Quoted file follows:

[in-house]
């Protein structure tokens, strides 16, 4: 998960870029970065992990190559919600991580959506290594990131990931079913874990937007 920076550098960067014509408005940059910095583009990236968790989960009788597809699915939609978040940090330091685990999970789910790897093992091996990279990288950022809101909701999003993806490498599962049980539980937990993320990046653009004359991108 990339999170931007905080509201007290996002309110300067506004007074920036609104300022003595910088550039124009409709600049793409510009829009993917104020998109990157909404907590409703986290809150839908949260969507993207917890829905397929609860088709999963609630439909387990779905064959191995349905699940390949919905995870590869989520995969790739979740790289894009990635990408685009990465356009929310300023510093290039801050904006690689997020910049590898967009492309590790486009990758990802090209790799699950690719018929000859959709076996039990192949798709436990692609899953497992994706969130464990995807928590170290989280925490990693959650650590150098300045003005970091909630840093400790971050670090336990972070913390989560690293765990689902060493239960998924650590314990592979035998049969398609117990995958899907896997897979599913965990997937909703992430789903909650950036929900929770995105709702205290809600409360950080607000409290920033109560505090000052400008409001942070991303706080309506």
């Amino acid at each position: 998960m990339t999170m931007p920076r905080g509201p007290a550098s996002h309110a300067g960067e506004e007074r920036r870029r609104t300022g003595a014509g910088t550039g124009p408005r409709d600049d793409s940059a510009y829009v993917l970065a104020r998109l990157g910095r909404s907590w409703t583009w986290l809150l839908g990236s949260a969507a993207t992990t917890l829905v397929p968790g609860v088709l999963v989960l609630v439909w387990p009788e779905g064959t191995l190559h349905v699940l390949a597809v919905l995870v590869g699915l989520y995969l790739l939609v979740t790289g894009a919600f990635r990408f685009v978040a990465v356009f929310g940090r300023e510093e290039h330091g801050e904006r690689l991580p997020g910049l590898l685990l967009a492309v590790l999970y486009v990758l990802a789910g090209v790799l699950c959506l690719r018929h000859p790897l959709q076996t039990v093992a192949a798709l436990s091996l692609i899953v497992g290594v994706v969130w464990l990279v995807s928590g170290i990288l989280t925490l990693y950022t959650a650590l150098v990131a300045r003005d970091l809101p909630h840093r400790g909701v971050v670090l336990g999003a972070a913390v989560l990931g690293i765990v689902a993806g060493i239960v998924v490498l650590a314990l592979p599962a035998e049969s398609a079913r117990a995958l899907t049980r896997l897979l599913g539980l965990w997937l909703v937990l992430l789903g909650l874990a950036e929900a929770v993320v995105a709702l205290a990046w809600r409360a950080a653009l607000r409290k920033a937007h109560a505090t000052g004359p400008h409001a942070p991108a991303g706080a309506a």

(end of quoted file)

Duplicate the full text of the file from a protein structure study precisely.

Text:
[in-house]
């Protein structure tokens, strides 16, 4: 998960870029970065992990190559919600991580959506290594990131990931079913874990937007 920076550098960067014509408005940059910095583009990236968790989960009788597809699915939609978040940090330091685990999970789910790897093992091996990279990288950022809101909701999003993806490498599962049980539980937990993320990046653009004359991108 990339999170931007905080509201007290996002309110300067506004007074920036609104300022003595910088550039124009409709600049793409510009829009993917104020998109990157909404907590409703986290809150839908949260969507993207917890829905397929609860088709999963609630439909387990779905064959191995349905699940390949919905995870590869989520995969790739979740790289894009990635990408685009990465356009929310300023510093290039801050904006690689997020910049590898967009492309590790486009990758990802090209790799699950690719018929000859959709076996039990192949798709436990692609899953497992994706969130464990995807928590170290989280925490990693959650650590150098300045003005970091909630840093400790971050670090336990972070913390989560690293765990689902060493239960998924650590314990592979035998049969398609117990995958899907896997897979599913965990997937909703992430789903909650950036929900929770995105709702205290809600409360950080607000409290920033109560505090000052400008409001942070991303706080309506």
């Amino acid at each position: 998960m990339t999170m931007p920076r905080g509201p007290a550098s996002h309110a300067g960067e506004e007074r920036r870029r609104t300022g003595a014509g910088t550039g124009p408005r409709d600049d793409s940059a510009y829009v993917l970065a104020r998109l990157g910095r909404s907590w409703t583009w986290l809150l839908g990236s949260a969507a993207t992990t917890l829905v397929p968790g609860v088709l999963v989960l609630v439909w387990p009788e779905g064959t191995l190559h349905v699940l390949a597809v919905l995870v590869g699915l989520y995969l790739l939609v979740t790289g894009a919600f990635r990408f685009v978040a990465v356009f929310g940090r300023e510093e290039h330091g801050e904006r690689l991580p997020g910049l590898l685990l967009a492309v590790l999970y486009v990758l990802a789910g090209v790799l699950c959506l690719r018929h000859p790897l959709q076996t039990v093992a192949a798709l436990s091996l692609i899953v497992g290594v994706v969130w464990l990279v995807s928590g170290i990288l989280t925490l990693y950022t959650a650590l150098v990131a300045r003005d970091l809101p909630h840093r400790g909701v971050v670090l336990g999003a972070a913390v989560l990931g690293i765990v689902a993806g060493i239960v998924v490498l650590a314990l592979p599962a035998e049969s398609a079913r117990a995958l899907t049980r896997l897979l599913g539980l965990w997937l909703v937990l992430l789903g909650l874990a950036e929900a929770v993320v995105a709702l205290a990046w809600r409360a950080a653009l607000r409290k920033a937007h109560a505090t000052g004359p400008h409001a942070p991108a991303g706080a309506a």